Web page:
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The paradox of "Google News"--or, how AYR original content appears in Google News only when someone else borrows it

What's news?

"News is often a polite way of saying editor's whim," Tom Rachman writes in The Imperfectionists, his deft new novel about a newspaper.

(Cover at right from the Australia/New Zealand edition)

Trusting Google?

Google, which is based on algorithms rather them whims, should get it right, or at least be consistent, right?

It depends where you look.

If you search on "Atlantic Yards" in Google Blogs, not only do Atlantic Yards Report posts and articles appear in the list, but AYR gets prominence up top, as shown in this screenshot from July 11.

(Click on graphics to enlarge)
Looking at Google News

But if you search on "Atlantic Yards" in Google News, AYR is ignored.

That's because Google News algorithms exclude sites written and maintained by one person, no matter the quality or reputation.

There's surely the logic behind the rule, and it would be difficult to police, but it disserves readers.

Google News includes self-serving press releases, which, however labeled, are less likely to provide solid information than legitimate standalone journalism, a concept that's more than five years old

And it leads to absurd results, because Google News includes news articles that are partly based on AYR--such as several Gothamist posts in Google News--or nearly completely based on it, such as:

Google's policy

I pointed that out to Google News (along with some recognition I'd received), but was ignored.

Google's automated response:
Thank you for your interest in Google News. We've received your suggestion and we're unable to include it in Google News at this time. We don't include sites that are written and maintained by one individual. We currently only include articles from sources that could be considered organizations, generally characterized by multiple writers and editors, availability of organizational information, and accessible contact information.

If you have additional questions, please visit our Help Forum.

The Help Forum does answer some questions. Google News does distribute some blogs, as explained in Content in Google News: Blogs:
Google News strives to provide you with access to as many sources of news and perspectives on current events as possible. Many users have asked us to let them know when they're clicking on a blog article in Google News. To satisfy this request, articles published in a blog format appear with a (blog) tag next to the publication name. (We add similar tags to video, press release, satire, and subscription content.)

Blogs typically identify themselves as such, and adhere to standard blog formatting by displaying regular entries in order from newest to oldest. In many instances, blog posts are excerpted on the blog's homepage instead of summarized by an editor or author. Finally, websites that organize their articles in a more editorial fashion and employ a complex layout are generally not considered blogs.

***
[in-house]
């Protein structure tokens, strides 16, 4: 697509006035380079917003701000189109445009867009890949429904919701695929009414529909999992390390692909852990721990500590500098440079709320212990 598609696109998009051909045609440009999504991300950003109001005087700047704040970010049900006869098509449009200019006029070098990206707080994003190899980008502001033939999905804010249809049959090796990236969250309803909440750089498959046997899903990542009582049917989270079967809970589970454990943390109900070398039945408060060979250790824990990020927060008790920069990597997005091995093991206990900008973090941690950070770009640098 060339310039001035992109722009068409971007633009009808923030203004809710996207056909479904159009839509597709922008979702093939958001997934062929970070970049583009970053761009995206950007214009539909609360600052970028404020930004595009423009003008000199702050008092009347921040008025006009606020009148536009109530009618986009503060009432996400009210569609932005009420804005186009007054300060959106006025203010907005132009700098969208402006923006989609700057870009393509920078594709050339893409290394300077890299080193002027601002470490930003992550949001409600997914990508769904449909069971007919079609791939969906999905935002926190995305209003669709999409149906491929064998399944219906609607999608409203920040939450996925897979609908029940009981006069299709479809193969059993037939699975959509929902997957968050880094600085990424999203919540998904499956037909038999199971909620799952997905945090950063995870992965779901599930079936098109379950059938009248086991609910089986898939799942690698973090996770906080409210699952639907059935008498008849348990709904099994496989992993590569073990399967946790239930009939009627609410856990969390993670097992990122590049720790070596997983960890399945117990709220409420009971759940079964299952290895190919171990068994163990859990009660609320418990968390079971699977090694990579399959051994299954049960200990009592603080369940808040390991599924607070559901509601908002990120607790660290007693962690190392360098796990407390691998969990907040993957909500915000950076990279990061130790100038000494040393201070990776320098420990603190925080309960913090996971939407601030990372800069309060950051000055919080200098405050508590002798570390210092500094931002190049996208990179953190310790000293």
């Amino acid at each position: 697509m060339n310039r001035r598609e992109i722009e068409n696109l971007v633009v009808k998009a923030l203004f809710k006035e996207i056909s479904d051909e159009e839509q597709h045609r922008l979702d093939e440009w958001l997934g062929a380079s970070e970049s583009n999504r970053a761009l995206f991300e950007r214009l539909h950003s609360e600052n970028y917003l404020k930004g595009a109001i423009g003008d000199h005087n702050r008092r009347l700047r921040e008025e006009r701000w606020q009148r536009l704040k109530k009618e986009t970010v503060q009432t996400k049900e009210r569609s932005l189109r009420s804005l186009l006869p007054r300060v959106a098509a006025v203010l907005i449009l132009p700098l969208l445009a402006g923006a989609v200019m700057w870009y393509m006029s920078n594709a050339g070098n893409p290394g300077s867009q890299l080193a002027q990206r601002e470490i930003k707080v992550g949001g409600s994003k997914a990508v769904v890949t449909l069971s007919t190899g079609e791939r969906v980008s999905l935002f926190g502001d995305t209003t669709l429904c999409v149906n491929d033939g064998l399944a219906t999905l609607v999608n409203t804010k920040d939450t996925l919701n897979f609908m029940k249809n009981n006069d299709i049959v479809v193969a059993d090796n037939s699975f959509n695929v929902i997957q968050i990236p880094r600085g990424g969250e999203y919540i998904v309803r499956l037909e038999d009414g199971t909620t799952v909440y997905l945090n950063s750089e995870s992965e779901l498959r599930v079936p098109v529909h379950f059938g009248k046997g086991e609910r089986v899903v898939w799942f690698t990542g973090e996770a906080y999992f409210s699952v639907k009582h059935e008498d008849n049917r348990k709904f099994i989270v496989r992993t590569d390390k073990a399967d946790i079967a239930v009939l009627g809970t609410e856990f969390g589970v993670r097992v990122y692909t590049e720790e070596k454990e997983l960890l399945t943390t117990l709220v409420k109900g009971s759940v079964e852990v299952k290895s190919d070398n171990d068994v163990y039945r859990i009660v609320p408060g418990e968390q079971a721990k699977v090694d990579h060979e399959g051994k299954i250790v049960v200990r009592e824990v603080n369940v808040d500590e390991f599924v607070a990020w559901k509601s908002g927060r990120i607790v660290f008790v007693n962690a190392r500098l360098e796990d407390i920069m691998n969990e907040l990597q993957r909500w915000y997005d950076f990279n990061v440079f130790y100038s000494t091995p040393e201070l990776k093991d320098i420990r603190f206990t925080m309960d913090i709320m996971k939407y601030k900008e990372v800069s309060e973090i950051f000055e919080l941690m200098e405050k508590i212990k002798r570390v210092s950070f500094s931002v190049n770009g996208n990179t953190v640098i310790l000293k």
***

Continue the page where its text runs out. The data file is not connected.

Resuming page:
We acknowledge the difficulty in characterizing blogs and the rapidly changing publishing landscape, but we also hope to provide useful ways of helping you select what you want to read.
Press releases

Google News distributes press releases, as explained in Content in Google News: Press Release sites:
Google News strives to provide you with access to as many news sources as possible, including those that distribute press releases. We don't include, however, press releases that solely promote the site's own product, organization, or activities.

We mark sites that distribute press releases from different sources with the term (press release). This allows you to know if you're reading a press release from a distributor. We also designate subscription and satirical articles by appending a source's name with the terms (subscription) or (satire).

The irony

There is a way to get into Google News: post a comment on a news story or news blog, as I did regarding the New York Times's coverage of a report on public authorities (with no mention of the Job Development Authority) and the Village Voice's coverage of Al Sharpton's cozy relationship with the power structure (with no mention of the arena groundbreaking).


  1. Frustrating indeed. Curbed and Gothamist both make the news. Incredibly even some neighborhood blogs like Brooklyn Heights Blog even made the cut. We've been haggling with Google for a couple of years to get included but no luck yet.


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